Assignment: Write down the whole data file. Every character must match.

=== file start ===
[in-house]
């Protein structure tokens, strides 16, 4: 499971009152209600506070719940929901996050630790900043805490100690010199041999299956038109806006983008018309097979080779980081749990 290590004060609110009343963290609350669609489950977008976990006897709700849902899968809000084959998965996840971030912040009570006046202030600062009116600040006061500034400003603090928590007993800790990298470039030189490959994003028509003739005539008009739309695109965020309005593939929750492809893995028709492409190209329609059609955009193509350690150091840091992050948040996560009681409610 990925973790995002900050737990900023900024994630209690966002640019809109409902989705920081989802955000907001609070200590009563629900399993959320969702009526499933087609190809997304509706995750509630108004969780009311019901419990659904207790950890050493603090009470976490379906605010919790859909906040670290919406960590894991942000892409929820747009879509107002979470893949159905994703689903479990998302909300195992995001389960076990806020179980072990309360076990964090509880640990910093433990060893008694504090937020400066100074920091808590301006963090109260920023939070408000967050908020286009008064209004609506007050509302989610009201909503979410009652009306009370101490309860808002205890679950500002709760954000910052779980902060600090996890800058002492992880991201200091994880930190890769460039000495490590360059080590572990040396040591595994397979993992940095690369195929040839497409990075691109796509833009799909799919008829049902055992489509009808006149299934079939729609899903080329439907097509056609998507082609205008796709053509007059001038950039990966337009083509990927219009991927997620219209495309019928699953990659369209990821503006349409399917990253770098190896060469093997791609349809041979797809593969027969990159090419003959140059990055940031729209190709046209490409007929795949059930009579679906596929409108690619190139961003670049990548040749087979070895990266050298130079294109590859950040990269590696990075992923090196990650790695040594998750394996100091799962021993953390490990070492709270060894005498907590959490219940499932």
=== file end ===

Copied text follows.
[in-house]
């Protein structure tokens, strides 16, 4: 499971009152209600506070719940929901996050630790900043805490100690010199041999299956038109806006983008018309097979080779980081749990 290590004060609110009343963290609350669609489950977008976990006897709700849902899968809000084959998965996840971030912040009570006046202030600062009116600040006061500034400003603090928590007993800790990298470039030189490959994003028509003739005539008009739309695109965020309005593939929750492809893995028709492409190209329609059609955009193509350690150091840091992050948040996560009681409610 990925973790995002900050737990900023900024994630209690966002640019809109409902989705920081989802955000907001609070200590009563629900399993959320969702009526499933087609190809997304509706995750509630108004969780009311019901419990659904207790950890050493603090009470976490379906605010919790859909906040670290919406960590894991942000892409929820747009879509107002979470893949159905994703689903479990998302909300195992995001389960076990806020179980072990309360076990964090509880640990910093433990060893008694504090937020400066100074920091808590301006963090109260920023939070408000967050908020286009008064209004609506007050509302989610009201909503979410009652009306009370101490309860808002205890679950500002709760954000910052779980902060600090996890800058002492992880991201200091994880930190890769460039000495490590360059080590572990040396040591595994397979993992940095690369195929040839497409990075691109796509833009799909799919008829049902055992489509009808006149299934079939729609899903080329439907097509056609998507082609205008796709053509007059001038950039990966337009083509990927219009991927997620219209495309019928699953990659369209990821503006349409399917990253770098190896060469093997791609349809041979797809593969027969990159090419003959140059990055940031729209190709046209490409007929795949059930009579679906596929409108690619190139961003670049990548040749087979070895990266050298130079294109590859950040990269590696990075992923090196990650790695040594998750394996100091799962021993953390490990070492709270060894005498907590959490219940499932």